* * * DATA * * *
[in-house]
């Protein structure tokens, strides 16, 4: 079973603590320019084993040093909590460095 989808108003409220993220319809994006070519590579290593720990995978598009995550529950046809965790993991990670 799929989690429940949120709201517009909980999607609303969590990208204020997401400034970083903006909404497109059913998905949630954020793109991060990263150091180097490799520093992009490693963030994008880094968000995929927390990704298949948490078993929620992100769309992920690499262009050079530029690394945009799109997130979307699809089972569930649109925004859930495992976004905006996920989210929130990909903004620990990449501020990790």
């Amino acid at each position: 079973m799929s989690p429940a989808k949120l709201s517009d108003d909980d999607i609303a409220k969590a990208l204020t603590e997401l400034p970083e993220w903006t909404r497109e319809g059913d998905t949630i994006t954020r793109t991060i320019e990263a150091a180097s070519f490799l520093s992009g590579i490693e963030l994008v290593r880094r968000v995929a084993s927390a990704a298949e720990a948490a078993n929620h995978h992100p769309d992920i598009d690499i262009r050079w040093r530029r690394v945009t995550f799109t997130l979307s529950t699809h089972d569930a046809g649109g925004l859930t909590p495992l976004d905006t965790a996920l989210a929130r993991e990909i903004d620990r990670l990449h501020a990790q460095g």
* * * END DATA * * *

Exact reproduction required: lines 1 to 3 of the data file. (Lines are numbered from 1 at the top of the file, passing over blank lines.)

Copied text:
[in-house]
């Protein structure tokens, strides 16, 4: 079973603590320019084993040093909590460095 989808108003409220993220319809994006070519590579290593720990995978598009995550529950046809965790993991990670 799929989690429940949120709201517009909980999607609303969590990208204020997401400034970083903006909404497109059913998905949630954020793109991060990263150091180097490799520093992009490693963030994008880094968000995929927390990704298949948490078993929620992100769309992920690499262009050079530029690394945009799109997130979307699809089972569930649109925004859930495992976004905006996920989210929130990909903004620990990449501020990790």
């Amino acid at each position: 079973m799929s989690p429940a989808k949120l709201s517009d108003d909980d999607i609303a409220k969590a990208l204020t603590e997401l400034p970083e993220w903006t909404r497109e319809g059913d998905t949630i994006t954020r793109t991060i320019e990263a150091a180097s070519f490799l520093s992009g590579i490693e963030l994008v290593r880094r968000v995929a084993s927390a990704a298949e720990a948490a078993n929620h995978h992100p769309d992920i598009d690499i262009r050079w040093r530029r690394v945009t995550f799109t997130l979307s529950t699809h089972d569930a046809g649109g925004l859930t909590p495992l976004d905006t965790a996920l989210a929130r993991e990909i903004d620990r990670l990449h501020a990790q460095g």